TIME ATTENDANCE & ACCESS CONTROL
A Geographical access control may be enforced by personnel (e.g., border guard, bouncer, ticket
checker), or with a device such as a turnstile. There may be fences to avoid circumventing this access
control. An alternative of access control in the strict sense (physically controlling access itself) is a
system of checking authorized presence, see e.g. Ticket controller (transportation). A variant is exit
control, e.g. of a shop (checkout) or a country.
The term access control refers to the practice of restricting entrance to a property, a building, or a
room to authorized persons. Physical access control can be achieved by a human (a guard, bouncer, or
receptionist), through mechanical means such as locks and keys, or through technological means
such as access control systems like the mantrap. Within these environments, physical key management
may also be employed as a means of further managing and monitoring access to mechanically
keyed areas or access to certain small assets.
Physical access control is a matter of who, where, and when. An access control system determines
who is allowed to enter or exit, where they are allowed to exit or enter, and when they are allowed to
enter or exit. Historically, this was partially accomplished through keys and locks. When a door is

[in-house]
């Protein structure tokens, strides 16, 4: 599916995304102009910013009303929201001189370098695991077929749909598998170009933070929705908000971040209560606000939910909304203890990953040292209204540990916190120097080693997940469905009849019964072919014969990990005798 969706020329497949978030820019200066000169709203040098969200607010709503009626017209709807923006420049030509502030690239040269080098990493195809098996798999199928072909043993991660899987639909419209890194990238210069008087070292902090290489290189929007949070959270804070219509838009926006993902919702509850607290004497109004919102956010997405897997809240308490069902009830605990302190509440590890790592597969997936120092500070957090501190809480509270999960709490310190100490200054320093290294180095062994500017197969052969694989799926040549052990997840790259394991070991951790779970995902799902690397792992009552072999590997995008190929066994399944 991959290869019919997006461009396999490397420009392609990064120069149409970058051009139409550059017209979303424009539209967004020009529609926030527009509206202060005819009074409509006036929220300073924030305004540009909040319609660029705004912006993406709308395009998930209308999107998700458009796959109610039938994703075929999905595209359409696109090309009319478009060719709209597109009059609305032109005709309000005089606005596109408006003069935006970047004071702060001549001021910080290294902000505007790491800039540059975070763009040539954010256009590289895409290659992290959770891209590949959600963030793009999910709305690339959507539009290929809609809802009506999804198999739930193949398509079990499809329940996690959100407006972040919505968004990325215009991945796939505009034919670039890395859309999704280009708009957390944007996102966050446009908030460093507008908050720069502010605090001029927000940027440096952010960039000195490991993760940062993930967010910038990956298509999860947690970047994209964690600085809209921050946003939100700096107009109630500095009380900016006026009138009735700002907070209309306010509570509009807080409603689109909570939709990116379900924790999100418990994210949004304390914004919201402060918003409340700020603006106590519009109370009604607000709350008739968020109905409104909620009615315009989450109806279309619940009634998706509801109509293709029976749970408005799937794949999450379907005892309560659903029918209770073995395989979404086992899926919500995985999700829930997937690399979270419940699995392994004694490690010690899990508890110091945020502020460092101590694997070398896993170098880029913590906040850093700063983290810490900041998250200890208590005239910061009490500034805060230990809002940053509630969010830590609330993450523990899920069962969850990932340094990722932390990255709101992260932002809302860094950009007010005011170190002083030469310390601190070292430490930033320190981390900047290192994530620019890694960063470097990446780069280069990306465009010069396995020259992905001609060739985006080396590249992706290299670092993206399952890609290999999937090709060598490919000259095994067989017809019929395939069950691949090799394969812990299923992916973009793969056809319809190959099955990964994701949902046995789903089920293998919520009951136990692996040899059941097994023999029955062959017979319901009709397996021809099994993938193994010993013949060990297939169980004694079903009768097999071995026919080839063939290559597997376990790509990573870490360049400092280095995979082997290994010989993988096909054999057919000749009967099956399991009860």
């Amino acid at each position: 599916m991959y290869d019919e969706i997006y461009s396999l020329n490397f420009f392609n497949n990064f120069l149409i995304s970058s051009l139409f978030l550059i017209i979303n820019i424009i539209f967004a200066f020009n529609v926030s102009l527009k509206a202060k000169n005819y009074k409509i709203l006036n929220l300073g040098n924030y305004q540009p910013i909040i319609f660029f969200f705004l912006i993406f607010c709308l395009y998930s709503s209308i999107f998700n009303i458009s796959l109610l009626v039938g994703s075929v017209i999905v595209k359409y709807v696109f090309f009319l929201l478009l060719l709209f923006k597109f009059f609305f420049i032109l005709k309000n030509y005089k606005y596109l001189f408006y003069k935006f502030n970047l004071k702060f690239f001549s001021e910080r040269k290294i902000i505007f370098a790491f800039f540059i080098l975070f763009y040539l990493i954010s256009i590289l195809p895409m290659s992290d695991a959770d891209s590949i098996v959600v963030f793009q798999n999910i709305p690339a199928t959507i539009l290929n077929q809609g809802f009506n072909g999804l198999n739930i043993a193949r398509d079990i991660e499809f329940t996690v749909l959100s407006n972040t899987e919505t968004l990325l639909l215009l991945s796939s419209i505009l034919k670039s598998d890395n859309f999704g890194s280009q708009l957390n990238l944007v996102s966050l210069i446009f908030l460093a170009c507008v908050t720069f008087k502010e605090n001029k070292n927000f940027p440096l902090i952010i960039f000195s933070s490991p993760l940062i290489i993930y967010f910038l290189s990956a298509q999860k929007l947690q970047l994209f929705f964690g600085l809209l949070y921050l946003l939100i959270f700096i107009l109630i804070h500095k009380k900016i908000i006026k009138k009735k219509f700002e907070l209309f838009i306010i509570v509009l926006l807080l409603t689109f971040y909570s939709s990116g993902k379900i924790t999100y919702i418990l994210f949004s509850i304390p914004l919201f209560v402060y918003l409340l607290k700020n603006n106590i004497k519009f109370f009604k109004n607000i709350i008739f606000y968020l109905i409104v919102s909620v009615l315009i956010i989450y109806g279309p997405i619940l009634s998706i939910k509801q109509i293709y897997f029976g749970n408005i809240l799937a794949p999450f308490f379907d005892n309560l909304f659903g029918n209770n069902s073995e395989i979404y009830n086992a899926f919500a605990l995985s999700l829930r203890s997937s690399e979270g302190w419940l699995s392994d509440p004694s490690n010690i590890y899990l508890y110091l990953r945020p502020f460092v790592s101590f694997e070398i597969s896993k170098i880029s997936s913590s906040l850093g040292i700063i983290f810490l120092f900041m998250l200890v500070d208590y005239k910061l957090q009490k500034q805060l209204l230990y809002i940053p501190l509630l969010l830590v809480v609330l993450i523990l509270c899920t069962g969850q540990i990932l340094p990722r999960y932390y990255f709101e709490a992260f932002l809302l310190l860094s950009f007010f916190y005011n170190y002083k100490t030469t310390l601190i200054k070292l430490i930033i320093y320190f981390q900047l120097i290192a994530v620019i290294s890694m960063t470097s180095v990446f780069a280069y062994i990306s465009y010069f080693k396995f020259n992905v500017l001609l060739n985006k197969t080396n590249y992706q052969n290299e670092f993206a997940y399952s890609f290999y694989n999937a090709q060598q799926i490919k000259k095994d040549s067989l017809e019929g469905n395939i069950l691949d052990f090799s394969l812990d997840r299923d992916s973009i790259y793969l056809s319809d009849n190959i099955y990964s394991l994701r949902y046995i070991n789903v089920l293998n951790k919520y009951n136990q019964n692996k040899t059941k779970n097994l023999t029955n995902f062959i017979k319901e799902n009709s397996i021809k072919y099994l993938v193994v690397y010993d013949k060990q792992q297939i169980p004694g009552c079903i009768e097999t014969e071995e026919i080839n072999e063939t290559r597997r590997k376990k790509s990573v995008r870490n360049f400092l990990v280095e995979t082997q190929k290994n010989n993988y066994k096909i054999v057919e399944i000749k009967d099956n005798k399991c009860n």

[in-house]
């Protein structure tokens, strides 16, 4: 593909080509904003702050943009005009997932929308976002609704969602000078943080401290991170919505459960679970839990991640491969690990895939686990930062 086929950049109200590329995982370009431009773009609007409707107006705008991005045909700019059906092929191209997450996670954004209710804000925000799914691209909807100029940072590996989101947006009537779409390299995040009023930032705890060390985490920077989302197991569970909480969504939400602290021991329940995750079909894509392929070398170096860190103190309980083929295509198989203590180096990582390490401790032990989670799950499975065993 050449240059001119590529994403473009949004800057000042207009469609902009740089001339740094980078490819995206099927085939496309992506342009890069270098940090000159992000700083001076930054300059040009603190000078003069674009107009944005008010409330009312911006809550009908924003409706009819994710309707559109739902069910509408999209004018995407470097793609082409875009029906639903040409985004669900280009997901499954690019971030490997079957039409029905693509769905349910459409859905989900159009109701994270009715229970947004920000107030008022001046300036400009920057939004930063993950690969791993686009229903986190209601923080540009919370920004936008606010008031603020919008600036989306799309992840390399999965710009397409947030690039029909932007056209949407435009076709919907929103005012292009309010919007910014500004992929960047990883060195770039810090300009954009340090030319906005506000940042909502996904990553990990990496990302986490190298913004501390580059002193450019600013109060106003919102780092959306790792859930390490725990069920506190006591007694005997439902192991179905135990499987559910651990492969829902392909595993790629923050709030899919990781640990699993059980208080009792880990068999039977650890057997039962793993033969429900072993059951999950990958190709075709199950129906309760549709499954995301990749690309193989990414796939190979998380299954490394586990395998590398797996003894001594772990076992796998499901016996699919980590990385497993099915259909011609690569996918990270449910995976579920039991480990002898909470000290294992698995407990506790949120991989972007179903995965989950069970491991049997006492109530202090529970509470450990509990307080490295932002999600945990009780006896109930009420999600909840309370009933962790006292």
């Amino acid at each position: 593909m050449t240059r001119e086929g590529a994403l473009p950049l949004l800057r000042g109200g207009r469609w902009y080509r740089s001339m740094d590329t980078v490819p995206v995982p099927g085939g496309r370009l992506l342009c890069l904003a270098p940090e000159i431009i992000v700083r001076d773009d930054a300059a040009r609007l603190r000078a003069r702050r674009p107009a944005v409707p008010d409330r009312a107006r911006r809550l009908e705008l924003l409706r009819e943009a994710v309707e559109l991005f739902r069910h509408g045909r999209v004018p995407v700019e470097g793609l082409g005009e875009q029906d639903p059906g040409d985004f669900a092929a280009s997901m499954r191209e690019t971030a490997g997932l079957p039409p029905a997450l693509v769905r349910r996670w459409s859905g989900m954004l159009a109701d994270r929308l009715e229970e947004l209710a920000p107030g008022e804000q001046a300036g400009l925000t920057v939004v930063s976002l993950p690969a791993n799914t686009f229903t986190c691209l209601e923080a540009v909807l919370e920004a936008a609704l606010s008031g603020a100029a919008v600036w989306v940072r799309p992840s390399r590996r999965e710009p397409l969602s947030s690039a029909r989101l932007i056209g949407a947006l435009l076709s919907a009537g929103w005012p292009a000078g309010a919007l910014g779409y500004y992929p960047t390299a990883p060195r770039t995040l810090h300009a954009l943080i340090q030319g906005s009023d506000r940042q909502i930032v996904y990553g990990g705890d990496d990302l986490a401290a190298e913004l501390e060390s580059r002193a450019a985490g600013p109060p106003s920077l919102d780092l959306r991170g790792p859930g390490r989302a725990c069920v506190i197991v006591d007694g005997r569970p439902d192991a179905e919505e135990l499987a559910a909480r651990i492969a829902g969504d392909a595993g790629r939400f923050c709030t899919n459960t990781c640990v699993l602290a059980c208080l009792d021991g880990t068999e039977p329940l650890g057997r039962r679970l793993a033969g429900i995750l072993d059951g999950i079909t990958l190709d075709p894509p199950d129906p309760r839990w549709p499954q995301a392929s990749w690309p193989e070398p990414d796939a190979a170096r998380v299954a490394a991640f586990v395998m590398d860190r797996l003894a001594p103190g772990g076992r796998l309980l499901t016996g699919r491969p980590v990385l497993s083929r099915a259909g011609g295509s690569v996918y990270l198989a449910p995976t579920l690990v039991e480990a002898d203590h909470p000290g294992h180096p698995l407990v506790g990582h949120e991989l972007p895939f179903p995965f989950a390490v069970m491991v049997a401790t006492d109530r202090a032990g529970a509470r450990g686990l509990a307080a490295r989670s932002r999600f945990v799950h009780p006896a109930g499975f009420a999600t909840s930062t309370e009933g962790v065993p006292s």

locked, only someone with a key can enter through the door, depending on how the lock is
configured. Mechanical locks and keys do not allow restriction of the key holder to specific times or
dates. Mechanical locks and keys do not provide records of the key used on any specific door, and
the keys can be easily copied or transferred to an unauthorized person. When a mechanical key is lost
or the key holder is no longer authorized to use the protected area, the locks must be re-keyed.
Electronic access control uses computers to solve the limitations of mechanical locks and keys.
A wide range of credentials can be used to replace mechanical keys. The electronic access control
system grants access based on the credential presented. When access is granted, the door is
unlocked for a predetermined time and the transaction is recorded. When access is refused, the door
remains locked and the attempted access is recorded. The system will also monitor the door and
alarm if the door is forced open or held open too long after being unlocked.